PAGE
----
My Experience as a SEED Program Intern
The ACS Project SEED summer research program opens new doors for economically disadvantaged students to experience what it’s like to be a chemist. Students entering their junior or senior year in high school are given a rare opportunity to work alongside scientist-mentors on research projects in industrial, academic, and federal laboratories, discovering new career paths as they approach critical turning points in their lives. Ms. Elizabeth Travis, a senior student at Institute of Notre Dame High School, was selected to do research at Johns Hopkins University School of Medicine this summer. The following is a report by Ms. Travis describing her exciting research experience.
This summer, I was given the extraordinary opportunity to work as an intern at the Brain Science Institute at the Johns Hopkins University School of Medicine as part of the ACS Project SEED program. This newly-established institute aims to bridge the gap between basic science and therapeutic applications by providing expertise in drug discovery research.
For one of the two major projects I was assigned this summer, I worked with one of the core scientists, Ms. Bridget Duvall, to synthesize small organic molecules designed to inhibit an enzyme called glutamate carboxypeptidase II (GCPII). Under the close supervision of Ms. Duvall, I made three small-molecule GCPII inhibitors. The synthesis of each compound I made required six sequential reactions. I also helped Ms. Duvall make some starting material for her own experiments in order to learn more about basic lab techniques. After spending an entire summer synthesizing three compounds, I have a better appreciation for the work it takes to create novel drugs.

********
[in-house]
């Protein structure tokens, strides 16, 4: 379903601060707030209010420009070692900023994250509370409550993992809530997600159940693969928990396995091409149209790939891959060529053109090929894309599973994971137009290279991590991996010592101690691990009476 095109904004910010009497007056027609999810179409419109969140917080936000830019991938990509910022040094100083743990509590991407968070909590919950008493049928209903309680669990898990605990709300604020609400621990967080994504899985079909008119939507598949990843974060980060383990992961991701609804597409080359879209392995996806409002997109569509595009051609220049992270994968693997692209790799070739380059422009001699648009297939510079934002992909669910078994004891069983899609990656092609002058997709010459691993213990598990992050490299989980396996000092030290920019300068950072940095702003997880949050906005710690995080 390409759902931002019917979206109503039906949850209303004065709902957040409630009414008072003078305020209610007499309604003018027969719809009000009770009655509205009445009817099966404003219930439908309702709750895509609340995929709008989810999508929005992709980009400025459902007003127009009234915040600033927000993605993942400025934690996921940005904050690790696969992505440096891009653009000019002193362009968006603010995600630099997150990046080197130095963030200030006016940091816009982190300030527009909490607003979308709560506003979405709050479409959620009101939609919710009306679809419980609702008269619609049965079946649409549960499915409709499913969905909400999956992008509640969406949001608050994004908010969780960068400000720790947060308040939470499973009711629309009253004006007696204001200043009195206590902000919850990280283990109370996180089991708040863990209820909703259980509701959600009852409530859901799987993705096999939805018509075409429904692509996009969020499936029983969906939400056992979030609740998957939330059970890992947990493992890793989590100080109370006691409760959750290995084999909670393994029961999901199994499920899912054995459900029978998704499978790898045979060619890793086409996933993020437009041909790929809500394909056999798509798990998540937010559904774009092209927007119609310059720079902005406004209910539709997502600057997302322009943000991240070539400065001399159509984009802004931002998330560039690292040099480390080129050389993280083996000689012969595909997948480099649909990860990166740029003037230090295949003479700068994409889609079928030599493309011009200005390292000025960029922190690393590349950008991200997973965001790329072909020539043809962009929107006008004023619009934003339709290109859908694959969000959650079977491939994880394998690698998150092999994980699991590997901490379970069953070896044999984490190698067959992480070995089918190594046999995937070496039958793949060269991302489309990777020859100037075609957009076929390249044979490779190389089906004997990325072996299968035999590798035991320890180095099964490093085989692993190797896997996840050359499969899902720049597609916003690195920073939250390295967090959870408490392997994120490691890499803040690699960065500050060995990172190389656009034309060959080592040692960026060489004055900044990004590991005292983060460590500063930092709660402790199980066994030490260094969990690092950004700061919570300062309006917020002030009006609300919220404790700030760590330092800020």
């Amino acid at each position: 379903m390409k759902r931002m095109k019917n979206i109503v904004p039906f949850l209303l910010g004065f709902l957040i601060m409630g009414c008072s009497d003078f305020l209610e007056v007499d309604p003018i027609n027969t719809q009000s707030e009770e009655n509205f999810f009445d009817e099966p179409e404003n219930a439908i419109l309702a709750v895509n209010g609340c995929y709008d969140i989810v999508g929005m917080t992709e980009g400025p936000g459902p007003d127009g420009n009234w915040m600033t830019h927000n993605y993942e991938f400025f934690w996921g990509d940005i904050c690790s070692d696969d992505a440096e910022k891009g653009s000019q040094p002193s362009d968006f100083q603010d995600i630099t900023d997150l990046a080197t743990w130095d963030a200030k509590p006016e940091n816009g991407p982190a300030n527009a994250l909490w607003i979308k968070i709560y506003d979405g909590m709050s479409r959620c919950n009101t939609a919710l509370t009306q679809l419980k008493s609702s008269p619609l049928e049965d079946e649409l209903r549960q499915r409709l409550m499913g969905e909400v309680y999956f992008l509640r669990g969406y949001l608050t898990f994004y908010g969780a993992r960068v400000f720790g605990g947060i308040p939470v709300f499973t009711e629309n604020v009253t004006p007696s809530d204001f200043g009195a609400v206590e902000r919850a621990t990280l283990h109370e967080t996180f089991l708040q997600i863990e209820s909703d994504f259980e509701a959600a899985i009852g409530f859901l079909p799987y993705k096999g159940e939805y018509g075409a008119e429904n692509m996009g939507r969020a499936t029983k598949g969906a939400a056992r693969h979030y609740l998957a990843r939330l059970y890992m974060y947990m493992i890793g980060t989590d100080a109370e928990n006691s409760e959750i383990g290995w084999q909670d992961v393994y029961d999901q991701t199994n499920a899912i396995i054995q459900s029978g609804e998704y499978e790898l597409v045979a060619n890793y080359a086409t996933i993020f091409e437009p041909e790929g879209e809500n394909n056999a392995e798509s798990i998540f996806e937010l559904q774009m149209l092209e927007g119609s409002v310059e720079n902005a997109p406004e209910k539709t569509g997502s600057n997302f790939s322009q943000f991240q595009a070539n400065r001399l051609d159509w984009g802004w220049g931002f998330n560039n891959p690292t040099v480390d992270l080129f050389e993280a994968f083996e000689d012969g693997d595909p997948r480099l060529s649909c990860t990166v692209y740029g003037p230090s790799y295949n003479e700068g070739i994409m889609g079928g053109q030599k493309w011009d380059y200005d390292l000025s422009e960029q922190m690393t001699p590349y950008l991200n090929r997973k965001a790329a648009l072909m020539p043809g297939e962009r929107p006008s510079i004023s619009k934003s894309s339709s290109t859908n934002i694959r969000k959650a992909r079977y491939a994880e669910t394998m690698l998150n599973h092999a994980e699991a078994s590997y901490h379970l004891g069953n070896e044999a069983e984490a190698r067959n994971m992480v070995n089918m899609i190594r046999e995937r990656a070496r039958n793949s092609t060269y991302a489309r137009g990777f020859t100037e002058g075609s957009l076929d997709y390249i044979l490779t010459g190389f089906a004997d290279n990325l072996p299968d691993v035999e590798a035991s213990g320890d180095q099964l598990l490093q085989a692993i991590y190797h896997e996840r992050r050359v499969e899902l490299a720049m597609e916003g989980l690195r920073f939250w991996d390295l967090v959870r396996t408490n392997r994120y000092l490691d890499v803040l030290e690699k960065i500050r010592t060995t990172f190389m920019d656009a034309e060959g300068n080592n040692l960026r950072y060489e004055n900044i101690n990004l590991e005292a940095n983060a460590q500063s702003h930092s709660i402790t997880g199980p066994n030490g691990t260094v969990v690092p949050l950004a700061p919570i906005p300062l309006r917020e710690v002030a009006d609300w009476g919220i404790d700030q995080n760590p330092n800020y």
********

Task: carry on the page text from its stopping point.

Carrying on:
For my other project, I was asked to inventory recently purchased chemicals (~200 bottles). The chemistry group maintains a library of thousands of chemical reagents. The group uses a very sophisticated database system to keep track of each bottle. The database can help the chemists locate chemicals they may need for their experiments. It can be searched by name, CAS number, structure (or substructure), vendor or by many other criteria. This helped me gain experience in not only drawing structures, but also relating structures to molecular names and the molecular formula. Also, I felt I did something useful for chemists in the group because now they can search the database with the additional compounds.
My internship experience at the Brain Science Institute gave me an incredible opportunity to gain a broad perspective on the drug discovery process and helped me figure out what exactly I want to major in college. I now know I would like to major in either chemistry or biochemistry.
Finally, I would like to take this opportunity to express my gratitude to Dr. Takashi Tsukamoto, Ms. Bridget Duvall, the Johns Hopkins Brain Science Institute, and the American Chemical Society.
By Elizabeth Travis